My previous watch was the Garmin 735 XT. It lasted three solid years for me; recording thousands of miles across every type of workout and location. I loved it. And then it died a random death during a swim workout. To be fair, Garmin offered to service or swap out the watch with another refurbished unit for a nominal fee. I elected to wait and see what the Fall 2019 smart watch launches would offer. That patience proved fruitful with the arrival of the new Garmin Fenix 6. Which I will review here.
When Garmin announced the 735XT I was actually in the process of shopping for a new Fitness watch that could do relatively everything. I had become disenchanted with the Apple Watch Series 1 and its lack of features geared towards hardcore athletes. I was especially disappointed by its lack of reliability when it came to GPS tracking of activities and an inability to export activity data from the default Health app.
I’ve had the great fortune of using the Wahoo TICKR X heart rate monitor strap for the last two years. After selling my Garmin 910 XT which came bundled with its own heart rate monitor, I needed a replacement to pair with my Suunto Ambit2 S GPS watch. So after searching I discovered the Wahoo heart rate […]
A quick tip today for those who own Garmin fitness devices that don’t automatically upload via WiFi. Such as the Garmin Forerunner 910 XT or 210 or Fenix v1. Recently, I noticed that my uploads using the Garmin ANT Agent or Garmin Express apps on Macs were taking a long time. They uploads were especially slow on sites like MapMyRun and RunKeeper that integrate with those apps. I figured, that part of the problem was that the sheer number of workouts I have recorded must be slowing down the process.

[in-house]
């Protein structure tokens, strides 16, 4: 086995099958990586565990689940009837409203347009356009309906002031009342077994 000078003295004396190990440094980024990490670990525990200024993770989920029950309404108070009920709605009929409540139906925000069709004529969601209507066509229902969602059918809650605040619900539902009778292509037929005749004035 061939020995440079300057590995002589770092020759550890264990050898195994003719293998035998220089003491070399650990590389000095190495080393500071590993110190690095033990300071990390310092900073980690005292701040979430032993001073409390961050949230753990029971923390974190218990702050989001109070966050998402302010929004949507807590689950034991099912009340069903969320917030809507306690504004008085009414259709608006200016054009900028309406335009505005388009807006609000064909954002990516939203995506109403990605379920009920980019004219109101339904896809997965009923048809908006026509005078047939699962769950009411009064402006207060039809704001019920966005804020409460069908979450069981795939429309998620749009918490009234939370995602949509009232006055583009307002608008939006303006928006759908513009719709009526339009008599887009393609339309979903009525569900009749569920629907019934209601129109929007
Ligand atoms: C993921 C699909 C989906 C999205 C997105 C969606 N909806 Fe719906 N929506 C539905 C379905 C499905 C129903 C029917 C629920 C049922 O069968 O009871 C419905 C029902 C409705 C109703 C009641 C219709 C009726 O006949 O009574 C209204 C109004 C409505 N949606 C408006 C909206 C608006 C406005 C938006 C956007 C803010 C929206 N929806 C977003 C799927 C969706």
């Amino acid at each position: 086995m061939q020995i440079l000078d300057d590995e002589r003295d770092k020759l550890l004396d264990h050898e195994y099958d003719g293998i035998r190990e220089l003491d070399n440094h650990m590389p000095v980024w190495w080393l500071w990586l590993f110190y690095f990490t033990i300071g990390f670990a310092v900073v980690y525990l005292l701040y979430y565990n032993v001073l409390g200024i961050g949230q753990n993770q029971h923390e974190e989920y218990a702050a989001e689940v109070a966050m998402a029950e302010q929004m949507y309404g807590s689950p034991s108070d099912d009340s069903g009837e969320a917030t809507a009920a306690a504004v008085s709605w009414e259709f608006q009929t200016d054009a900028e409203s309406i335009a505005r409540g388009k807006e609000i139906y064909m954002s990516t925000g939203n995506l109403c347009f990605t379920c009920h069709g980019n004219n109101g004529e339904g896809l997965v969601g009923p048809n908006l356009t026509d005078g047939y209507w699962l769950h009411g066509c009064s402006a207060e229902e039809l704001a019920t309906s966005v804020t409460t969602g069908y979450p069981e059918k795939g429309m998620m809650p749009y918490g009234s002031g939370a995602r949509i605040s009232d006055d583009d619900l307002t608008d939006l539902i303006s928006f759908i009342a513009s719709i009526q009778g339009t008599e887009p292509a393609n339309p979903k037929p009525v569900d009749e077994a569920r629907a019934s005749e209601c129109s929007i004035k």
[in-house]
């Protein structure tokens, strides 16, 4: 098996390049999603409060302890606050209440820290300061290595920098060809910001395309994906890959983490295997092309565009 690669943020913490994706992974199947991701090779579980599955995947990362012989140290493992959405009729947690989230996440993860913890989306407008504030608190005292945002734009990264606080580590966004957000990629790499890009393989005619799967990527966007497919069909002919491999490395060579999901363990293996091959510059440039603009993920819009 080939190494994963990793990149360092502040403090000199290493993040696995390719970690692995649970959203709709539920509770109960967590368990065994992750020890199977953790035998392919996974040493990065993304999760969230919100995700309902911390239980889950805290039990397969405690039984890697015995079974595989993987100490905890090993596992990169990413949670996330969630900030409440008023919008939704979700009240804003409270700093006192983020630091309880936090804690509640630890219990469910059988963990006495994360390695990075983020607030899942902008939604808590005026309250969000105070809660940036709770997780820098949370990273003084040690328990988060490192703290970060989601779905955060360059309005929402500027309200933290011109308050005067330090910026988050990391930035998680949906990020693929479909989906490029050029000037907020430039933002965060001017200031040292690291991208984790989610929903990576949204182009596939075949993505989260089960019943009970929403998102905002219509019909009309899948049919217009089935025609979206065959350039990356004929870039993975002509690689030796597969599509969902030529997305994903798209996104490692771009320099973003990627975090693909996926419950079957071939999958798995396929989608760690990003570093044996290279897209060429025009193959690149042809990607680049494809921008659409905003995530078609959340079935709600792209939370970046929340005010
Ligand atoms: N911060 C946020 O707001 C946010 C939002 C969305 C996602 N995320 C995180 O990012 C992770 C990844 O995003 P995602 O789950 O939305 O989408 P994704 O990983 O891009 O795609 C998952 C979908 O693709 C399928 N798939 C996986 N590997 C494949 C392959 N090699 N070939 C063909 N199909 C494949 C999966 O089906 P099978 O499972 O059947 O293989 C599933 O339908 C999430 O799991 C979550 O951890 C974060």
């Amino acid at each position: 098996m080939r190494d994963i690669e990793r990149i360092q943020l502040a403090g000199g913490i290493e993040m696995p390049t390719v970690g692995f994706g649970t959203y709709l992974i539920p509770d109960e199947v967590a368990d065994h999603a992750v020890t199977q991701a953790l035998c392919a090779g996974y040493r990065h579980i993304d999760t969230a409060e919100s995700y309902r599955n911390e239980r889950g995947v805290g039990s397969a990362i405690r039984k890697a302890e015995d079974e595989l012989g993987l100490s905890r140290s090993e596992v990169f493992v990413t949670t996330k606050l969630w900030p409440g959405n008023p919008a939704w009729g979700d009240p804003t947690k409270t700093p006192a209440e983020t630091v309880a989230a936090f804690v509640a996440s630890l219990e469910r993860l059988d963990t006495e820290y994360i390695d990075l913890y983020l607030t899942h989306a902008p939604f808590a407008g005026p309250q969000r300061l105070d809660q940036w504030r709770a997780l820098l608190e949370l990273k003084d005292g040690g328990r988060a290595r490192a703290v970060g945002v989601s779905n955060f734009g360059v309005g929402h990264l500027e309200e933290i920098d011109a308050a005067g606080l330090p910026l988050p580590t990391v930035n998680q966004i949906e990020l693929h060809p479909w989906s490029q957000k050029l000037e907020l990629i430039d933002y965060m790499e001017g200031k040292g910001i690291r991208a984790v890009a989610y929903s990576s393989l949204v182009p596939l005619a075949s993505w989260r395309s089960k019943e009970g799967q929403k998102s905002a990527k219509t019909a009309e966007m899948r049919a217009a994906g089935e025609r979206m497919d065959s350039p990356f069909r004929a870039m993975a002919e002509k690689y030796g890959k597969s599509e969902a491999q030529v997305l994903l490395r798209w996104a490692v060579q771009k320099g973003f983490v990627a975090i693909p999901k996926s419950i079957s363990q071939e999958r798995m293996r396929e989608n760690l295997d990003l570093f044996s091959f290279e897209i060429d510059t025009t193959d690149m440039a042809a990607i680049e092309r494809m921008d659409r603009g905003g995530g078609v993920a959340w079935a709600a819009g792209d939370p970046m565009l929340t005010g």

I’ve been under taking some of the most complex workouts I have ever tried after starting my new training program with TriDot Training Systems. Many of the workouts involve warm up, interval, cruise and cool down phases/steps with specific duration, heart rate, pace, or power/cadence goals for each segment. After doing the first couple of workouts, I realized that printing them out or glancing at my phone constantly to see what step was coming up next was just not going to work.
I’ve been at this endurance sports thing (1 hour or longer events) for a few years now and next year feels like it will be my senior year in the my endurance training education. Through those years I have definitely seen some grade A performances but there have been some F’s and everything in between. Reflecting back, I think I have finally come close to defining the training formula, that allows work/life balance along with injury prevention. The tips in this post come out of all of my collected mental notes from the past few years. This guide is not a one size fits all, but a blue print I have found that works and that you can tailor for yourself.
“The 910XT sports a slim profile and comfortable wristband. Easy-to-read display with customizable fields — show 1-4 data points per screen on up to four pages. The new Virtual Racer™ feature lets you race your previous bests or an activity from another user and accounts for varying speeds and real-time conditions. Or try the Virtual Partner® feature to see how you measure up to a static pace. The auto multisport feature lets you switch sport modes with a button press, so you don’t lose precious seconds in transition. Automatically transfers a completed activity to your Mac® or PC when in range. Analyze your workout later at Garmin Connect™. For those who want to take their bike training to the next level, the 910XT is compatible with ANT+™ power meters, like Vector™, Garmin’s pedal-based
"Richard Bakare", 910 XT, Cycling, Garmin, Garmin Connect, GPS, Heart Rate Monitor, MapMyFitness, MapMyRun, Navigation, Nike +, Power Meter, Power Meters, Review, Runkeeper, Running, Speed & Cadence Sensor, Sports Watch, Strava, Swimming, Triathlon, Wahoo